What Are Two Key Goals For Managing Your RSU's?
When you receive company shares as a part of your compensation, managing the complexity and implications can be mind-boggling. On top of a long-list of both life and work 'to-do's' you now have another item to add to the list: What do I do with my restricted stock (or ISOs, NSOs, etc)?
Luckily, when it comes to RSU's, simplifying the complexity down to a couple clear goals can be particularly clarifying.
- Tackle taxes proactively
- Avoid concentration risk and diversify your investment portfolio in a tax-efficient manner.
Tackle Taxes Proactively with RSU's
First things first: be proactive while managing the tax implications of your RSUs. Like any income, you pay taxes on your RSUs. In fact, when they vest, RSUs are taxed as personal income (not capital gains). Your company's payroll provider usually withholds taxes on this income, but it often isn't enough. This can result in an unexpected tax bill during tax season. Ouch!
If you decide to hold on to the shares instead of selling upon vesting you now have set yourself up for other tax implications, mainly short or long-term capital gains tax on any gains. (By the way, we wrote about the three key dates to track (Grant date, Vesting date, Sell date) while managing your restricted stock here.)
All to say, it pays to have a plan prior to your shares vesting. In this way, you can be proactive and focus on execution rather than getting overwhelmed by options or complexity.
Avoid Concentration Risk
Whether early or late in your career, restricted stock holdings often accumulate faster than other assets on your balance sheet. This is of course heightened when RSU grants are left unmanaged, unassessed, or unplanned for. Ultimately, this can lead to a situation where you have a concentrated position in a single, often-volatile, stock. More, your career and annual income are already tied to your company. If the tides of fortune change, as they often do economically or for company-specific reasons, you might be looking for new opportunities at the same time as the stock has been cut in half or worse.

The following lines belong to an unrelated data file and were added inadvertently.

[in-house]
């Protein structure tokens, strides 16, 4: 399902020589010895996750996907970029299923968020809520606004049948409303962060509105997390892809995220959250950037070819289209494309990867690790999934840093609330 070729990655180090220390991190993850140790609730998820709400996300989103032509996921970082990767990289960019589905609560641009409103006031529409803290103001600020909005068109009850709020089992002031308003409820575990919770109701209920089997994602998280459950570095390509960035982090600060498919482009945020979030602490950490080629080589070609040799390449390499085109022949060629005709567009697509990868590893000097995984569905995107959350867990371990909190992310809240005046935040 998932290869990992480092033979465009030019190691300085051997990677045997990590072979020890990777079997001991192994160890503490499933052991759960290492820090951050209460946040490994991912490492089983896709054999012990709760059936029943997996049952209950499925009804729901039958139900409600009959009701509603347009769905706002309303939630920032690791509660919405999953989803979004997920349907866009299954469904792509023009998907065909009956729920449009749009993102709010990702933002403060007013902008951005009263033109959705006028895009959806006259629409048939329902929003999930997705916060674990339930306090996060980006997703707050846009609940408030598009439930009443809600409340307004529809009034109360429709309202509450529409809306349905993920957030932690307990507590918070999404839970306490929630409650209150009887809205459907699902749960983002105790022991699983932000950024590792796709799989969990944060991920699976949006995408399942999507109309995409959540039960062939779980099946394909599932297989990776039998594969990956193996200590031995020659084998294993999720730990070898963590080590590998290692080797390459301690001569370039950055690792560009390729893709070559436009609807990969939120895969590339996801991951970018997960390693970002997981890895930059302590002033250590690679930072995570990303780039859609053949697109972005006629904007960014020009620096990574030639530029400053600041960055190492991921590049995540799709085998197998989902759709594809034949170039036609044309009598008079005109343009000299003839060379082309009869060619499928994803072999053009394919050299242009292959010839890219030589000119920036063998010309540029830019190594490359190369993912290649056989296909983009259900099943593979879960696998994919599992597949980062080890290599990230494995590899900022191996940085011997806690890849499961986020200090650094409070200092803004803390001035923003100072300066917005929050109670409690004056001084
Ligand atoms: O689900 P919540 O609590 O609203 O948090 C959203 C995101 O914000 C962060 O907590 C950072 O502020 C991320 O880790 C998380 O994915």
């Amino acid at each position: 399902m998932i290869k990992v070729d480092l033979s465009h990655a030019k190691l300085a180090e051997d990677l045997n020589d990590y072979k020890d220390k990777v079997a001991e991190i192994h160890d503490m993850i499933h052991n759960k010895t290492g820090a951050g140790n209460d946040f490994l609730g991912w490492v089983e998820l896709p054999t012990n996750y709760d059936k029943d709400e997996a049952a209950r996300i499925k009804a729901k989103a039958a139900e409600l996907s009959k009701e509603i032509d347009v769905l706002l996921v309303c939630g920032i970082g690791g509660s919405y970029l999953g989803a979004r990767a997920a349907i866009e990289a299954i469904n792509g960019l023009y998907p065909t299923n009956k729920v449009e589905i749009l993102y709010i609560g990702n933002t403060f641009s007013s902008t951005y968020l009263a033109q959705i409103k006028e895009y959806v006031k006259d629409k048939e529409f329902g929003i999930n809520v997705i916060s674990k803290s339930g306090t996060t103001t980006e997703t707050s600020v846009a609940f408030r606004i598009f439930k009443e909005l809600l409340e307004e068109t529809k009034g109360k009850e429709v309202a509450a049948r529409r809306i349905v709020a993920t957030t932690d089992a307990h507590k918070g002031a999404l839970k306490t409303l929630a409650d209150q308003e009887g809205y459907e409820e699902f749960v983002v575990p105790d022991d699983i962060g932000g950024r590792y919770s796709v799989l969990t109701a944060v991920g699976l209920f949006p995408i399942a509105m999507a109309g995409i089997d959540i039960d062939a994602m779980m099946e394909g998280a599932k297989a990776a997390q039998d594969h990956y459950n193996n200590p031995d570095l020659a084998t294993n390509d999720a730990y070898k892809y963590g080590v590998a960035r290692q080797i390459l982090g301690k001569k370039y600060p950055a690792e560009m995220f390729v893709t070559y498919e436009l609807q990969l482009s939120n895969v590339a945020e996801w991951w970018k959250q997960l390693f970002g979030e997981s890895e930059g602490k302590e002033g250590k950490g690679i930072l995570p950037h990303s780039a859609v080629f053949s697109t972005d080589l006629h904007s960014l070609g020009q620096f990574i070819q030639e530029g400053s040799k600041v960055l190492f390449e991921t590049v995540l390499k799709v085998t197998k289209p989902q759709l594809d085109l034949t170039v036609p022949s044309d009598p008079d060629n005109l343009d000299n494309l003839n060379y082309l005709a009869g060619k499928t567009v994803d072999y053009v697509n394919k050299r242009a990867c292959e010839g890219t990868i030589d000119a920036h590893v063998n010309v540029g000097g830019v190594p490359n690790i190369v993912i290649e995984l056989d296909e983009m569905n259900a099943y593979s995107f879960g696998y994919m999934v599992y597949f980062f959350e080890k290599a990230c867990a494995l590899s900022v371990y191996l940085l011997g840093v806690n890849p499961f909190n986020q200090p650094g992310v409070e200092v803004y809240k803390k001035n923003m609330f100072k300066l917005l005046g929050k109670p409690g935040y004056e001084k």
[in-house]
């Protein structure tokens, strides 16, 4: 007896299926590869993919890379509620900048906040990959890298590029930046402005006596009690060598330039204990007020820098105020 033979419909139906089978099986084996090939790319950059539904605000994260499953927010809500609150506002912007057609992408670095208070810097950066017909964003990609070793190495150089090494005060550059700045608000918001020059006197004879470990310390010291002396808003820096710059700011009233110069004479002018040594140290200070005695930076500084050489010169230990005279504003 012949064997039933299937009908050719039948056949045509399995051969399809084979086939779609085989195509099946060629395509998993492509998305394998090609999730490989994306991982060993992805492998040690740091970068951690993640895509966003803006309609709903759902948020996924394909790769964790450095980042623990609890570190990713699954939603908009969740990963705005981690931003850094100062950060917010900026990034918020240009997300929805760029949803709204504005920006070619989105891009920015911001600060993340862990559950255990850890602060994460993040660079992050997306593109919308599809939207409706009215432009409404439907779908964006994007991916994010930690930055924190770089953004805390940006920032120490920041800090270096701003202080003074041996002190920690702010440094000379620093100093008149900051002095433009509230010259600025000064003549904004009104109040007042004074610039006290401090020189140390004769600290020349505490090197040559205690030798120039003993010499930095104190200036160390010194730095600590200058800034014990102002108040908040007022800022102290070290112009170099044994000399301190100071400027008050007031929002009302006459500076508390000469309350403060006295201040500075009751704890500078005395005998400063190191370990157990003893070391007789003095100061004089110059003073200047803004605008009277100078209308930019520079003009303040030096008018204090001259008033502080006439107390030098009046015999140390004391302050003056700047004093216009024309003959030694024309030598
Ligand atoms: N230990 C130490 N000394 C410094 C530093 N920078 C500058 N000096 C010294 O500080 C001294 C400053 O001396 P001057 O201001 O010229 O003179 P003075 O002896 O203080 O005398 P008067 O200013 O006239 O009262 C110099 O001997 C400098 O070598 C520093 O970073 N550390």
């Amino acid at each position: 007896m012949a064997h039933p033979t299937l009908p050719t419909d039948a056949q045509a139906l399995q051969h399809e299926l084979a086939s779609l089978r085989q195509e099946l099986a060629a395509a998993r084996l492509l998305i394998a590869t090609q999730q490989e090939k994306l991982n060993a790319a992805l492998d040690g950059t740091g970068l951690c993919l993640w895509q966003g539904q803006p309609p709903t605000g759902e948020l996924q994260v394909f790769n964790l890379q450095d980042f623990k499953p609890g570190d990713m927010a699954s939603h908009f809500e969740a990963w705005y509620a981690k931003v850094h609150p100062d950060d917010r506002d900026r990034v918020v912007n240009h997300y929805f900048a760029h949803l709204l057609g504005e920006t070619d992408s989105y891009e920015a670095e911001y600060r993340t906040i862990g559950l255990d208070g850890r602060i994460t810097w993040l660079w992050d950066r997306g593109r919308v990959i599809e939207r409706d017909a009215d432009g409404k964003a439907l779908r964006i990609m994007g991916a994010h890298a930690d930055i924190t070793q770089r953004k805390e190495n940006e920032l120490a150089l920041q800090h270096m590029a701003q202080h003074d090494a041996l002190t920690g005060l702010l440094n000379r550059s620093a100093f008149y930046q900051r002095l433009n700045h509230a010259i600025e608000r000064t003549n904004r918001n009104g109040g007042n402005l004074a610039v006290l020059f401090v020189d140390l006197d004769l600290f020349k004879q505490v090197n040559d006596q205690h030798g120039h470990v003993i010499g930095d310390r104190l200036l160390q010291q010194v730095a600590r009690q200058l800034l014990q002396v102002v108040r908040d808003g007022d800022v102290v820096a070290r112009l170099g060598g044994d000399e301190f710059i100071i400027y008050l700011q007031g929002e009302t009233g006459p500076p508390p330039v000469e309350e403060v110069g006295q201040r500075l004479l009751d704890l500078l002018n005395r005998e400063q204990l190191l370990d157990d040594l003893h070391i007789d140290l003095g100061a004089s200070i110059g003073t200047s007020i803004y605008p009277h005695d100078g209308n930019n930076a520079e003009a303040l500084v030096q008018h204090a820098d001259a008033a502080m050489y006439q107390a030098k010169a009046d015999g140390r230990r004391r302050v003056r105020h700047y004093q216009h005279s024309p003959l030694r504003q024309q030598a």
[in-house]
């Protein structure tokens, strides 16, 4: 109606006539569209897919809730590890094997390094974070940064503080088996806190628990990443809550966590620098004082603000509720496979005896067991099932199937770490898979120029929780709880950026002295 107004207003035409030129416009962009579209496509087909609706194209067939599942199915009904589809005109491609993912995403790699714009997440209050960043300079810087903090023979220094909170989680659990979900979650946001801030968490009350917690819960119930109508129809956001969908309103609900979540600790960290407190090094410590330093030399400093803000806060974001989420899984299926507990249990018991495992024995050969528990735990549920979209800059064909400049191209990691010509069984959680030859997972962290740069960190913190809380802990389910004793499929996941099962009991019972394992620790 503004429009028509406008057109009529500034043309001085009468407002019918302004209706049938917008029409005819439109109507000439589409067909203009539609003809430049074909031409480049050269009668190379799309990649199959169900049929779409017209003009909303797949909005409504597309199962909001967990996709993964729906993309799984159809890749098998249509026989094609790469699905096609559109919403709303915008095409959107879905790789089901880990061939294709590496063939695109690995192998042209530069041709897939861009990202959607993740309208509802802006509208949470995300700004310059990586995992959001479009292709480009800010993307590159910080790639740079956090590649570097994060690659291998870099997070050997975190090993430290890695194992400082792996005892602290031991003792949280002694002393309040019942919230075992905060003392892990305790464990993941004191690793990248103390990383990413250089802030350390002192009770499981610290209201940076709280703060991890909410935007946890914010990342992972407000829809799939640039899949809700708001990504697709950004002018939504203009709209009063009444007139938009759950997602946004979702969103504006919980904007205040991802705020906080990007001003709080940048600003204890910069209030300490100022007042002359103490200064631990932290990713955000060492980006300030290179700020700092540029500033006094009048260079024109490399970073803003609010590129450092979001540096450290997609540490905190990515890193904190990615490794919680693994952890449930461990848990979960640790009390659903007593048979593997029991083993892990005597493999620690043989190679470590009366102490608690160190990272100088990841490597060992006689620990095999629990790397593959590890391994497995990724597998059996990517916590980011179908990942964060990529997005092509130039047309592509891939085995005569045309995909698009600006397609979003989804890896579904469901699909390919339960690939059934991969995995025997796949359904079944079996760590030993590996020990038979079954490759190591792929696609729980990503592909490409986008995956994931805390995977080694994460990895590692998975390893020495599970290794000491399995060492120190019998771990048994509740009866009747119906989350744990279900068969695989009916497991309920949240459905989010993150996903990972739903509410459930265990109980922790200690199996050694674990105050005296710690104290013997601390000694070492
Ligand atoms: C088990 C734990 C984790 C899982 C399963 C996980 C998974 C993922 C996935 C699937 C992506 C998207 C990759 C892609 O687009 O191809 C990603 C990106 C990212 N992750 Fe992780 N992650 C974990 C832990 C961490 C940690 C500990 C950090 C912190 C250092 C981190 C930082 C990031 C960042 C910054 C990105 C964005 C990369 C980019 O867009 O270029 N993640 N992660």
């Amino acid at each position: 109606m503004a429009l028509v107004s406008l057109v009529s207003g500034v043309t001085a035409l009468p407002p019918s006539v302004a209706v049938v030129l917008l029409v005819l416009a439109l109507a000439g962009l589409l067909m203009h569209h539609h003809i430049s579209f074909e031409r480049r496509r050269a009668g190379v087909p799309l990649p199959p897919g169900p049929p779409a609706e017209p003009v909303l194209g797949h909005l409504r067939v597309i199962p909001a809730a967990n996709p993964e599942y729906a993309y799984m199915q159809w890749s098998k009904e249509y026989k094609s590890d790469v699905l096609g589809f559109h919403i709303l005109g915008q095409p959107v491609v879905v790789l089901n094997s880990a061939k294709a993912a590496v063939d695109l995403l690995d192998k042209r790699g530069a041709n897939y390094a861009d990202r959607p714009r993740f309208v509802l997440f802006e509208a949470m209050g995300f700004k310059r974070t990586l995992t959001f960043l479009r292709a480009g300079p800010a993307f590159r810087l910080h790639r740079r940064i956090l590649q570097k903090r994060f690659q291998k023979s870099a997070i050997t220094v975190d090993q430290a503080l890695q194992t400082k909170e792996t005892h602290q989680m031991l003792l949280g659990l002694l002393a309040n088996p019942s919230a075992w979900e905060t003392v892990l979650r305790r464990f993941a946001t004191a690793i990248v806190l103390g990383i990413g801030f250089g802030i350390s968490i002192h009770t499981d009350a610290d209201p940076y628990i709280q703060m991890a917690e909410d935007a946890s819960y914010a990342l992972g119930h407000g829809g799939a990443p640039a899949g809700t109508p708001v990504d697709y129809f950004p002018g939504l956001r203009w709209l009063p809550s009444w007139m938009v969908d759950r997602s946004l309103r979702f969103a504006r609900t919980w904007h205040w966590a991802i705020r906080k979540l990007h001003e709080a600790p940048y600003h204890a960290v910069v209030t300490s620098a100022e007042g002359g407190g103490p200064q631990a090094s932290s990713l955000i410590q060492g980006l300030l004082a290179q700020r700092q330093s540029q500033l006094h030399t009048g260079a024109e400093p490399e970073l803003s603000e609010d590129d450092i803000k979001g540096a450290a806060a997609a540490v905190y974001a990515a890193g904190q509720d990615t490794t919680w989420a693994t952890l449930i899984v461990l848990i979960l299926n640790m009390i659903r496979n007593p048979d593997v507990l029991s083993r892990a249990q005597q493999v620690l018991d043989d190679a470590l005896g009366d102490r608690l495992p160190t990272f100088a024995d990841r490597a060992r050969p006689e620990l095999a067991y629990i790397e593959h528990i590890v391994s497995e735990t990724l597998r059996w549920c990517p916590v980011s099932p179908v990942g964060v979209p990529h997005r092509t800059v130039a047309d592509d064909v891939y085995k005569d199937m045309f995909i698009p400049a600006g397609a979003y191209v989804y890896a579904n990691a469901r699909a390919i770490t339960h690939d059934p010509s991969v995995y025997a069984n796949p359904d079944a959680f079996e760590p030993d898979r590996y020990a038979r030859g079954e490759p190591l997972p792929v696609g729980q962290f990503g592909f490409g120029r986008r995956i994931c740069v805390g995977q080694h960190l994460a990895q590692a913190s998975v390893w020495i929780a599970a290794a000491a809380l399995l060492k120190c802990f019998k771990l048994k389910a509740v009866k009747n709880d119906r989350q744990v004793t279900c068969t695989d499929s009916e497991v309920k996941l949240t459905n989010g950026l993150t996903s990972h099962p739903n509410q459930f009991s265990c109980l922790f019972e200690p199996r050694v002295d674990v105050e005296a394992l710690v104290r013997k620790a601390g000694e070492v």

This is called concentration risk.
To put a number on it, anytime a single holding, like your company's stock or the stock of another company, equates to more than 5-10% of your total net worth you now have a significant degree of concentration risk on your balance sheet. We think holding any more than this amount in company shares is speculative at best. At worst, it can lead to more disastrous scenarios.
There is an easy solution, it is simply to be proactive in managing concentration risk. Coordinating diversification strategies with your tax plan and overall financial plan is a simple way to improve and de-risk your overall financial situation.
View Your RSUs as Income, not Savings
One last thing. View your RSU's as income, not savings. When the shares vest you have received taxable income. What you do next is up to you. You can sell your shares and do something else with that money. Or, you can decide to invest in your company' stock (this is the default position because no one sells for you). What we often see is that individuals default toward the latter, and miss opportunities with the former. For example, maybe you regularly building a RSU portfolio, but you are not maxing out your 401k, Roth IRA, or other tax-efficient savings opportunity. This is a missed opportunity.
So, before you decide to hold onto your shares, ask yourself the following, "How else could I use this cash?"
- Could you invest it elsewhere for tax savings (i.e. deferred 401k)?
- Could you invest in a Roth IRA where it will never be taxed again?
- Could you payoff high-interest student loans or other consumer debt?
- Could you build your emergency savings fund?
- Could you simplify diversify into other companies or assets?
- Is there a vacation you would like to talk? A friend you'd like to travel to see?
- Yes, assuming you are being financially prudent overall, spending the cash from RSU sales is OKAY!
Ultimately, compel yourself to make an argument for holding onto your restricted stock shares rather than coming up with reasons to sell. There are plenty of reasons to sell. Selling should be the default. Holding is harder to justify.
To end, stepping back from the complexity of RSU's, it's best to focus instead on what your goals are. Your goals are yours. We want you to achieve them. When it comes to RSU's, we think the principle goals should be proactively managing the tax implications and limiting concentration risk. For more, check out the above video, where Trailhead Partner, Bill Mulvahill, CFP®, CPA, discusses these strategies and more.
If you have any questions, please don't hesitate to reach out.